- Against multicolored decks you should try to play a [card]Blood Moon[/card] as soon as possible. They usually play very few basic lands and you want to turn off their fetch lands so they can’t fetch up a basic.
- [card]Phyrexian Revoker[/card] can stop mana abilities of permanents. This is useful against decks that play [card]Lion’s Eye Diamond[/card], and is different than how [card]Pithing Needle[/card] works.
- You can fetch any creature in your deck with [card]Imperial Recruiter[/card]. Most times you probably just get [card]Painter’s Servant[/card], but there are times you want your silver bullets.
- Don’t be afraid to beat down your opponent with your small creatures. I’ve won several games by locking out the opponent and just attacking for the win.
- If you play [card]City of Traitors[/card] and cast a [card]Blood Moon[/card], you can play more land without having to sacrifice your [card]City of Traitors[/card].
- If you have a [card]Goblin Welder[/card] and a [card]Grindstone[/card] in play with a [card]Painter’s Servant[/card] in the graveyard, you can activate the [card]Grindstone[/card] and activate the Welder in response, exchanging [card]Grindstone[/card] and [card]Painter’s Servant[/card]. The [card]Grindstone[/card] ability will resolve and everything will be blue, milling out your opponent.
So now that you’re an [card]Imperial Painter[/card] expert, on to the matches.
Round 1 Against the Local Ringer Playing Elves
So I know my opponent and I know what he’s playing. I curse my bad luck because not only is he good (placing top eight at several Legacy opens), he’s also playing a mono-color deck. “So much for those awesome [card]Blood Moon[/card]s,” I think to myself. I really miss those [card]Ratchet Bomb[/card]s now. I don’t really know this matchup, but I do know we are both combo decks racing to win.
Game one, I mulligan and keep a hand with a [card]Lightning Bolt[/card], a combo piece, some lands, and a [card]Blood Moon[/card]. I play out my [card]Grindstone[/card]. He plays some elves. I draw a [card]Sensei’s Divining Top[/card], play it, and bolt an elf. He plays some more elves. I play [card]Blood Moon[/card], having nothing else to do, but at least it shuts off his [card]Gaea’s Cradle[/card]. He plays more elves and creates a bunch of mana off of [card]Heritage Druid[/card]. He plays [card]Natural Order[/card], finds [card]Craterhoof Behemoth[/card], and attacks me for lethal.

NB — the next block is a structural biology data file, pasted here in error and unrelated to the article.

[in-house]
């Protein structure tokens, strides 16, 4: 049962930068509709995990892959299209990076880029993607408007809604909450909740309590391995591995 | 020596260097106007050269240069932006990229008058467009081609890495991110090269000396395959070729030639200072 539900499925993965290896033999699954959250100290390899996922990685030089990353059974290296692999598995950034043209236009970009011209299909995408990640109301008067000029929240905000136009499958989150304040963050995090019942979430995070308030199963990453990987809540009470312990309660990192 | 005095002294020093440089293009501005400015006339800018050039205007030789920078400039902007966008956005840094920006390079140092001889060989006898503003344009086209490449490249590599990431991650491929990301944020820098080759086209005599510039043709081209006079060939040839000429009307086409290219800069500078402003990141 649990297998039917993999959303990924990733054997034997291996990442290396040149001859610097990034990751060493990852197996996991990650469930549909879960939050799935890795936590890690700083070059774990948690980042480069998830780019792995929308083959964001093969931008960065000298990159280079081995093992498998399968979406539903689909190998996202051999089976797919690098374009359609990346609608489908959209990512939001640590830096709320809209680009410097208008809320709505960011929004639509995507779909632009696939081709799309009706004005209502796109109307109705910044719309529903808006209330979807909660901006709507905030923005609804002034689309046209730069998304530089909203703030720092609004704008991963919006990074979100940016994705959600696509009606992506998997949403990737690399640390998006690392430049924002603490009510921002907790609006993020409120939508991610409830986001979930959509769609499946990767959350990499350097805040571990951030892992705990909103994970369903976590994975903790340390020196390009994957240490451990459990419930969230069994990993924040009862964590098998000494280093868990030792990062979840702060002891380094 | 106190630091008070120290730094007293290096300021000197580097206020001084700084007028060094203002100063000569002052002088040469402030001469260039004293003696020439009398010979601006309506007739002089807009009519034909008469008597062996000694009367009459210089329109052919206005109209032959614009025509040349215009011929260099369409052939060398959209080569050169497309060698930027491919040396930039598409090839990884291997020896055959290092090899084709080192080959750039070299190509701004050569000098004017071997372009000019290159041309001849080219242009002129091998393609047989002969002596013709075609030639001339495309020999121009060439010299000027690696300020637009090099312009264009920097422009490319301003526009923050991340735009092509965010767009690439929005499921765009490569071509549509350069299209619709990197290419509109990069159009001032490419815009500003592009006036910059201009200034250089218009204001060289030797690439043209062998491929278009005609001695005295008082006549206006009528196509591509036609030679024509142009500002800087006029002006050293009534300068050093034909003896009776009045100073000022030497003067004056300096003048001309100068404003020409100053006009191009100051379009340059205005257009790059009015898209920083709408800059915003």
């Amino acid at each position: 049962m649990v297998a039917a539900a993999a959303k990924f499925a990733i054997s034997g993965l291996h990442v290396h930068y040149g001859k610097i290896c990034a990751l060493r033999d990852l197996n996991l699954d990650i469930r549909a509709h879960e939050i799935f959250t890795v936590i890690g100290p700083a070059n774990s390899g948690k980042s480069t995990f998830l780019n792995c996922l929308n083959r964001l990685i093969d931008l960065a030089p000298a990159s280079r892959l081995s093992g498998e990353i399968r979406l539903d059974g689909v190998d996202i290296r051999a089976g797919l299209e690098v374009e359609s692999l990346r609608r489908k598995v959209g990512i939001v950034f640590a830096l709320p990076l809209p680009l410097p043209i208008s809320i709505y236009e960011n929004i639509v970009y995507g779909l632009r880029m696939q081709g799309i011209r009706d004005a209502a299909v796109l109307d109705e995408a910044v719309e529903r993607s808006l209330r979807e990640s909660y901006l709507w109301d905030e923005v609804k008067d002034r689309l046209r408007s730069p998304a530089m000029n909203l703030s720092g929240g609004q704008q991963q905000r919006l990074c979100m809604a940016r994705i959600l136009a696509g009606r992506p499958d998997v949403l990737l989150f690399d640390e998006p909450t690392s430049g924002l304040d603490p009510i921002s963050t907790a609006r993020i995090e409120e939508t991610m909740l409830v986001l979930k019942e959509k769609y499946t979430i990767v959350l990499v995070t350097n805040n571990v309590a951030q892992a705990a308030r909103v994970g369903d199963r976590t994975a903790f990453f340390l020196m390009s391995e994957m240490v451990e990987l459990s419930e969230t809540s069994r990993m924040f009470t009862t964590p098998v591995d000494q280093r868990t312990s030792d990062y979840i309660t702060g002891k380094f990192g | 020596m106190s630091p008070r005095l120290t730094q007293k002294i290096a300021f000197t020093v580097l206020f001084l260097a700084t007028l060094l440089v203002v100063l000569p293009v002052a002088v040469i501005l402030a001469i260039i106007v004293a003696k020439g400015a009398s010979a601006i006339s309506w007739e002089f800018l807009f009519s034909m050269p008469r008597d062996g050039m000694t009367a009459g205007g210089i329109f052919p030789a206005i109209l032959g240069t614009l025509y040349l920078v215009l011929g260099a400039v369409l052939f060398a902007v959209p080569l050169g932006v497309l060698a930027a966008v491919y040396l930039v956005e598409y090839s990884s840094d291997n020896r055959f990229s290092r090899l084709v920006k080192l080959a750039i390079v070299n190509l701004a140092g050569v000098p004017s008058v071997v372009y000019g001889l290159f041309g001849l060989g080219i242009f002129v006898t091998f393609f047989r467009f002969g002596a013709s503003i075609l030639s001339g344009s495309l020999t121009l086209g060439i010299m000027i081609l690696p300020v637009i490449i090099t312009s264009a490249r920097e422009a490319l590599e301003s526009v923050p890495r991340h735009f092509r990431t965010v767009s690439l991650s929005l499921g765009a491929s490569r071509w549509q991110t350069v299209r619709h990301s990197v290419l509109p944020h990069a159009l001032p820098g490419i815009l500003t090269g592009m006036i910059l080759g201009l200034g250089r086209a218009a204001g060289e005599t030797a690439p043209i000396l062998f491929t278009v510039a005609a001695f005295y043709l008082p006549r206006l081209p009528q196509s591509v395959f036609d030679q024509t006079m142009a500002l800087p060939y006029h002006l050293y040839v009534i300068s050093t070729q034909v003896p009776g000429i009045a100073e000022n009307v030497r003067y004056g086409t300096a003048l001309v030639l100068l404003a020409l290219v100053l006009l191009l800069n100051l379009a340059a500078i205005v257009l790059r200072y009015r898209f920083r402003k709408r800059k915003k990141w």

I sideboard in [card]EnsnaringBridge[/card] and anything else I can find for the [card]Blood Moon[/card]-type cards. Game two, I play [card]Ensnaring Bridge[/card] early to stop him from attacking – or so I think. He builds an army and casts [card]Green Sun’s Zenith[/card] to find [card]Viridian Shaman[/card], then proceeds to kill me the exact same way.
We played about eight matches afterword so I could learn the matchup. I won one. I really don’t have any advice to help with this one except hope to avoid playing against it.
Round 2 Against Esper Stoneblade
My hand is great and has both combo pieces, until he casts [card]Thoughtseize[/card] on both turn one and two to strip away both of them. I have some time to set up, but the turn before I can mill him, he attaches [card]Batterskull[/card] to [card]True-Name Nemesis[/card] and attacks for exactsies.
Game two, I board in more [card]Blood Moon[/card]s and counterspells. Again, he turn-one [card]Thoughtseize[/card]s me, taking my combo piece, then casts [card]Surgical Extraction[/card] to rid me of the rest of them. I now have no choice but to beat him down with creatures. I start destroying his lands with [card]Wasteland[/card]. He plays a [card]Stoneforge Mystic[/card], which fetches a [card]Batterskull[/card] before dying to my [card]Lightning Bolt[/card]. We trade resources for a while and both end up low on cards. I play [card]Blood Moon[/card] and he concedes. A little premature, I think, with a [card]Batterskull[/card] in hand and me having to attack to win. Game three, he plays [card]Tundra[/card]. I play turn-one [card]Blood Moon[/card] that doesn’t get countered and he concedes again.
Round 3 Against Death and Taxes
I draw well in game one. He plays [card]Aether Vial[/card]. I play [card]Phyrexian Revoker[/card] naming [card]Aether Vial[/card]. He doesn’t really mount any kind of offense before I assemble the combo and beat him. Game two, I play some disruptive creatures but I also play some creatures that prevent him from attacking. [card]Imperial Recruiter[/card] is able to find [card]Painter’s Servant[/card] and also block, which helped a lot, as a lot of his guys only had one toughness. Eventually, I find the land I’m lacking and combo him out.